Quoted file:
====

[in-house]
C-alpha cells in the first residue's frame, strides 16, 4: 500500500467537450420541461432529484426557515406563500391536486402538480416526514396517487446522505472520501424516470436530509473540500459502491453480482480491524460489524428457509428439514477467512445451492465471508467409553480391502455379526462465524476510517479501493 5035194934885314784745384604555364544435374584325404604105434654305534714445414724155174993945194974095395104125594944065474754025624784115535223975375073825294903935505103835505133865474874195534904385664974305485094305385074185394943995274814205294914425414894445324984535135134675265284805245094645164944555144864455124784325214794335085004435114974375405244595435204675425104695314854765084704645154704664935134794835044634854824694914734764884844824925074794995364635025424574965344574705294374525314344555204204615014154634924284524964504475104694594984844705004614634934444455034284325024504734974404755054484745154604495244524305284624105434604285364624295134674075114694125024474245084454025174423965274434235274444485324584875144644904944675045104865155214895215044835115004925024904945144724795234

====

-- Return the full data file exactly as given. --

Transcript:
[in-house]
C-alpha cells in the first residue's frame, strides 16, 4: 500500500467537450420541461432529484426557515406563500391536486402538480416526514396517487446522505472520501424516470436530509473540500459502491453480482480491524460489524428457509428439514477467512445451492465471508467409553480391502455379526462465524476510517479501493 5035194934885314784745384604555364544435374584325404604105434654305534714445414724155174993945194974095395104125594944065474754025624784115535223975375073825294903935505103835505133865474874195534904385664974305485094305385074185394943995274814205294914425414894445324984535135134675265284805245094645164944555144864455124784325214794335085004435114974375405244595435204675425104695314854765084704645154704664935134794835044634854824694914734764884844824925074794995364635025424574965344574705294374525314344555204204615014154634924284524964504475104694594984844705004614634934444455034284325024504734974404755054484745154604495244524305284624105434604285364624295134674075114694125024474245084454025174423965274434235274444485324584875144644904944675045104865155214895215044835115004925024904945144724795234